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Project - k nearest neighbours on the TunedIT data set
Data Programming with Python
We will study the method of k nearest neighbours applied to a music classification data set.
These data come from the TunedIT website http://tunedit.org/challenge/music-retrieval/
genres. Each row corresponds to a different sample of music from a certain genre. The original
challenge was to classify the different genres (the original prize for this was hard cash!). However
we will just focus on a sample of the data (∼4000 samples) which is either rock or not. There are
191 characteristics (go back to the website if you want to read about these) The general tasks are
as follows:
• Load the data set
• Standardise all the columns
• Divide the data set up into a training and test set
• Write a function which runs k nearest neighbours (kNN) on the data set.
(Don’t worry you don’t need to know anything about kNN)
• Check which value of k produces the smallest misclassification rate on the training set
• Predict on the test set and see how it does
1. Load in the data using the pandas read csv function. The last variable RockOrNot determines
whether the music genre for that sample is rock or not. What percentage of the songs
in this data set are rock songs? (1 indicates the song is a rock song, 0 indicates that it is not)
2. To perform a classification algorithm, you need to define a classification variable and separate
it from the other variables. We will use RockOrNot as our classification variable. Write a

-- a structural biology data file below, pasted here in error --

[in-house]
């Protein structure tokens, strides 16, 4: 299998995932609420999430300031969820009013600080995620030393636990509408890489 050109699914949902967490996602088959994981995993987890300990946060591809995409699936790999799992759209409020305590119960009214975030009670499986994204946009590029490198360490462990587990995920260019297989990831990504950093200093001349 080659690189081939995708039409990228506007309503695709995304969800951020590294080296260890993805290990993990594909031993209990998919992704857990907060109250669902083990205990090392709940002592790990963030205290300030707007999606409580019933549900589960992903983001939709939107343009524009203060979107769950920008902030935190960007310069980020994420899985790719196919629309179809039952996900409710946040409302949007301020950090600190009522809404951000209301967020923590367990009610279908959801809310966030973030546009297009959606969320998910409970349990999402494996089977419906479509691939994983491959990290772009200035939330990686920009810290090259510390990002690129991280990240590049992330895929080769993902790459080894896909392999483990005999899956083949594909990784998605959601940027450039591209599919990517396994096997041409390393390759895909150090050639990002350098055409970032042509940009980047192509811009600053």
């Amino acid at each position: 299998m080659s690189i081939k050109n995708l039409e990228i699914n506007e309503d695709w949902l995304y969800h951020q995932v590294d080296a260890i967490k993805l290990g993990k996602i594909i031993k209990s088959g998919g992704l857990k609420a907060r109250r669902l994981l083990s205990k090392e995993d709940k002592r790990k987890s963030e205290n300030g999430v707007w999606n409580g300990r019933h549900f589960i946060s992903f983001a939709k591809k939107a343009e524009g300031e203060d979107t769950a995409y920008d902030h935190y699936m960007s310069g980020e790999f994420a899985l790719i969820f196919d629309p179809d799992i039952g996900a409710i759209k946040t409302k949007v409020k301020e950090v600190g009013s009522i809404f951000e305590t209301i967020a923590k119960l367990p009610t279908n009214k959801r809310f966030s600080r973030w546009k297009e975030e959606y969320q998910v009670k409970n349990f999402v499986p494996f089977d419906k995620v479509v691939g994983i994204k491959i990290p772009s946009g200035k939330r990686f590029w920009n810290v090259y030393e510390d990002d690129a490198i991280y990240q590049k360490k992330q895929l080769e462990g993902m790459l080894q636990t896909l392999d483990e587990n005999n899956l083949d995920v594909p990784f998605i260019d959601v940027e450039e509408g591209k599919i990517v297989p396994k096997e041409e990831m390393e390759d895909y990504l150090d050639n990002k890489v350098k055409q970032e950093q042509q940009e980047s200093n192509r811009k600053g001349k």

piece of code to separate the data into a DataFrame X and a Series y, where X contains
a standardised version of everything except for the classification variable (RockOrNot), and
y contains only the classification variable. To standardise the variables in X, you need to
subtract the mean and divide by the standard deviation.
3. Which variable in X has the largest correlation with y?
4. When performing a classification problem, you fit the model to a portion of your data, and
use the remaining data to determine how good the model fit was. Write a piece of code to
divide X and y into training and test sets, use 75% of the data for training and keep 25% for
testing. The data should be randomly selected, hence, you cannot simply take the first, say,
3000 rows. Use the seed 123 when generating random numbers.
Note: The data may not spilt equally into 75% and 25% portions. In this situation you
should round to the nearest integer.
5. What is the percentage of rock songs in the training dataset and in the test dataset? Are
they the same as the value found in question 1?
6. Now we’re going to write a function to run kNN on the data sets. kNN works by the following
algorithm:
(a) Choose a value of k (usually odd)
(b) For each observation, find its k closest neighbours
(c) Take the majority vote (mean) of these neighbours
(d) Classify observation based on majority vote
We’re going to use standard Euclidean distance to find the distance between observations,
defined as p
(xi − xj )
T (xi − xj ). A useful short cut for this is the scipy functions pdist and
squareform.
The function inputs are:
• DataFrame X of explanatory variables
• binary Series y of classification values
• value of k (you can assume this is always an odd number)
The function should produce: